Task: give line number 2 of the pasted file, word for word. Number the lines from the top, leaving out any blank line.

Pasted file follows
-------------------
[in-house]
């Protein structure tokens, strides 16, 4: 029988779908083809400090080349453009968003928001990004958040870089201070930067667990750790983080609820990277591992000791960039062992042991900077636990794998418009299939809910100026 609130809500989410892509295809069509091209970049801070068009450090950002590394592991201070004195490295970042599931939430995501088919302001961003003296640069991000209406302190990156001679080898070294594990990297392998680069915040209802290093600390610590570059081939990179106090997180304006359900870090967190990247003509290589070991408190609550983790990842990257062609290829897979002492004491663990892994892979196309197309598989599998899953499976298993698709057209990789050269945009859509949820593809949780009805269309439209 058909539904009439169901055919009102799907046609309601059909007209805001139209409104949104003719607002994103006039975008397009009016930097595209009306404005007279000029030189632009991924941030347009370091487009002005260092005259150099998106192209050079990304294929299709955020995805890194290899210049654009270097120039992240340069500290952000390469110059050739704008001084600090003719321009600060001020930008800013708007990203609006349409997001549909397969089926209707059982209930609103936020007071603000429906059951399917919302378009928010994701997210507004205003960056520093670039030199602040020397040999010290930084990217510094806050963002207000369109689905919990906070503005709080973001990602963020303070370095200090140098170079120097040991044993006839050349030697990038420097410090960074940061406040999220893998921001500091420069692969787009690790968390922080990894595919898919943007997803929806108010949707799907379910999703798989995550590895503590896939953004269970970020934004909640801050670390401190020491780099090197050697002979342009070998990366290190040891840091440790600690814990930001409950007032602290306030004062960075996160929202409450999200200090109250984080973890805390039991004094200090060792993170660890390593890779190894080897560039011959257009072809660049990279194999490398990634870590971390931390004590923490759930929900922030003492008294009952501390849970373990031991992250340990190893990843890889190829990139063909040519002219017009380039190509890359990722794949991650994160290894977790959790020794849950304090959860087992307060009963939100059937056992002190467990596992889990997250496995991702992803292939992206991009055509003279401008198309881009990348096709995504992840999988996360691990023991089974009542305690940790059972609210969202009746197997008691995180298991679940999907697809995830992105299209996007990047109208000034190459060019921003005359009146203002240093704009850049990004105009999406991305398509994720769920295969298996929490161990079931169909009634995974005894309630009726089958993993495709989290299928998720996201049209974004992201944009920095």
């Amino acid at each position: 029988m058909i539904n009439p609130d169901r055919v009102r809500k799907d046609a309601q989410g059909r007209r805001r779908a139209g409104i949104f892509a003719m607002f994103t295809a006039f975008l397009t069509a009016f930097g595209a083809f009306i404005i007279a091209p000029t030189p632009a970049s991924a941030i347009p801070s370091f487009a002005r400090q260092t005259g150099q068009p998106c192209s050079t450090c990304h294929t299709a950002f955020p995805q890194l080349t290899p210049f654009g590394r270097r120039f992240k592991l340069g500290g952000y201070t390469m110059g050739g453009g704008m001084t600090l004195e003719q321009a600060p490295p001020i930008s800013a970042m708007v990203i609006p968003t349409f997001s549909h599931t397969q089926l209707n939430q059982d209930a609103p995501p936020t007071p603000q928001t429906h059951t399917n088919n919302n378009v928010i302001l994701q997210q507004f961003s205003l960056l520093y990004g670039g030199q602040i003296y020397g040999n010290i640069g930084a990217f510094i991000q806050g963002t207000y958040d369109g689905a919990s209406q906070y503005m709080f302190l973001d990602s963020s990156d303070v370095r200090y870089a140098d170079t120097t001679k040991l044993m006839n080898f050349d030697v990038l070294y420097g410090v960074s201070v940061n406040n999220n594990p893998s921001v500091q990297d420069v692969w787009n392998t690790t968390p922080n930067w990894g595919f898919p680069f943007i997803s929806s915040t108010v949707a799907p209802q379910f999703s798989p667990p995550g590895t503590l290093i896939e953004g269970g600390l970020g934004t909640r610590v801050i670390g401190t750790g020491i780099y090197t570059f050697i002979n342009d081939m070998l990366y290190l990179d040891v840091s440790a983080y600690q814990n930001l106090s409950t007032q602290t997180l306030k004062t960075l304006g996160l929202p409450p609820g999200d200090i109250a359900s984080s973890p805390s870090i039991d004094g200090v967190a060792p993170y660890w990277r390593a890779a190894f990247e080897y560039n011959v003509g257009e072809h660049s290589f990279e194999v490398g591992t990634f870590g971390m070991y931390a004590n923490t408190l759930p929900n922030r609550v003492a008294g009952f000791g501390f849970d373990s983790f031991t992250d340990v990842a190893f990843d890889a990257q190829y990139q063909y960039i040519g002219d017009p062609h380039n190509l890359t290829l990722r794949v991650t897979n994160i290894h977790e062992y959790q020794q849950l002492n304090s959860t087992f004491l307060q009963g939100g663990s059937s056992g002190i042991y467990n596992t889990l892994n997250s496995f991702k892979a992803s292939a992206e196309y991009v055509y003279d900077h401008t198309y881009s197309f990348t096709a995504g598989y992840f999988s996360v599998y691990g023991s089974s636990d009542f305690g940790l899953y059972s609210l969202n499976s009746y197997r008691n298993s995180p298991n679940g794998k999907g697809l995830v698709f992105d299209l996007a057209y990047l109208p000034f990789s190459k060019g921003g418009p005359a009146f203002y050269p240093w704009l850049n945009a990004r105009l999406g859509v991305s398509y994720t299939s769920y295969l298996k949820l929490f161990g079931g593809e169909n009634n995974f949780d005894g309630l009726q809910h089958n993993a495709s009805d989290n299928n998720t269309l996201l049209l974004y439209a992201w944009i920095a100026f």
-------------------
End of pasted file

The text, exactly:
């Protein structure tokens, strides 16, 4: 029988779908083809400090080349453009968003928001990004958040870089201070930067667990750790983080609820990277591992000791960039062992042991900077636990794998418009299939809910100026 609130809500989410892509295809069509091209970049801070068009450090950002590394592991201070004195490295970042599931939430995501088919302001961003003296640069991000209406302190990156001679080898070294594990990297392998680069915040209802290093600390610590570059081939990179106090997180304006359900870090967190990247003509290589070991408190609550983790990842990257062609290829897979002492004491663990892994892979196309197309598989599998899953499976298993698709057209990789050269945009859509949820593809949780009805269309439209 058909539904009439169901055919009102799907046609309601059909007209805001139209409104949104003719607002994103006039975008397009009016930097595209009306404005007279000029030189632009991924941030347009370091487009002005260092005259150099998106192209050079990304294929299709955020995805890194290899210049654009270097120039992240340069500290952000390469110059050739704008001084600090003719321009600060001020930008800013708007990203609006349409997001549909397969089926209707059982209930609103936020007071603000429906059951399917919302378009928010994701997210507004205003960056520093670039030199602040020397040999010290930084990217510094806050963002207000369109689905919990906070503005709080973001990602963020303070370095200090140098170079120097040991044993006839050349030697990038420097410090960074940061406040999220893998921001500091420069692969787009690790968390922080990894595919898919943007997803929806108010949707799907379910999703798989995550590895503590896939953004269970970020934004909640801050670390401190020491780099090197050697002979342009070998990366290190040891840091440790600690814990930001409950007032602290306030004062960075996160929202409450999200200090109250984080973890805390039991004094200090060792993170660890390593890779190894080897560039011959257009072809660049990279194999490398990634870590971390931390004590923490759930929900922030003492008294009952501390849970373990031991992250340990190893990843890889190829990139063909040519002219017009380039190509890359990722794949991650994160290894977790959790020794849950304090959860087992307060009963939100059937056992002190467990596992889990997250496995991702992803292939992206991009055509003279401008198309881009990348096709995504992840999988996360691990023991089974009542305690940790059972609210969202009746197997008691995180298991679940999907697809995830992105299209996007990047109208000034190459060019921003005359009146203002240093704009850049990004105009999406991305398509994720769920295969298996929490161990079931169909009634995974005894309630009726089958993993495709989290299928998720996201049209974004992201944009920095």